The doctor whom Picard had come to see to get checked out in order to be reinstated at the helm of a Starfleet ship, that old friend he had met more than half a century before aboard the Stargazer, was named Moritz Benayoun. “Benayoun?!” exclaimed Hayon. His astonishment was twofold. First, Star Trek suggested that, in less than four centuries, the Jews of the future would include space Sephardim. But above all, he was amazed that this Dr. Benayoun had the same name as he did. Or rather, the name that, more or less, he could have had.

K. had lived in the big city for ages. None of his friends realized he was born in the country. He found it hard to believe himself–that he’d spent the first eighteen years of his life surrounded by fields, that he’d ridden his bicycle on little roads where distance was marked by red and white milestones…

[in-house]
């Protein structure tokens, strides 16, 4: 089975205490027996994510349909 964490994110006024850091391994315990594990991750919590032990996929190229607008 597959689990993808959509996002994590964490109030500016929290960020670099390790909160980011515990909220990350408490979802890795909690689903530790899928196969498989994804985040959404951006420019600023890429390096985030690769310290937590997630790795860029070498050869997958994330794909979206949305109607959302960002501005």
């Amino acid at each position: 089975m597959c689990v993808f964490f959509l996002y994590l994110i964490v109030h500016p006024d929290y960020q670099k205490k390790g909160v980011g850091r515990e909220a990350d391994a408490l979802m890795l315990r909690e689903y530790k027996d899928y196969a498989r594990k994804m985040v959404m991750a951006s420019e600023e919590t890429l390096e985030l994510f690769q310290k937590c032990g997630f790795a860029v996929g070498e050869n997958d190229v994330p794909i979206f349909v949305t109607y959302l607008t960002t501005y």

The three of them are at Paris’ Gare du Nord on a cold morning: the Father, the Mother, and the Child. The Child was going to England, for a vacation of language learning.
It’s February. If you can’t ski, what else is there to do? … >>>

“But why make yourself more Jewish than you are? You’re lucky not to have to carry that kind of name around; it just opens the door to anti-Semitic digs. And honestly, who really wants to be Jewish in France these days?”

    At the dawn of a new century or was it a millennium? — we don’t know, Kate Stevenson found a large metal box on a beach. Had she…

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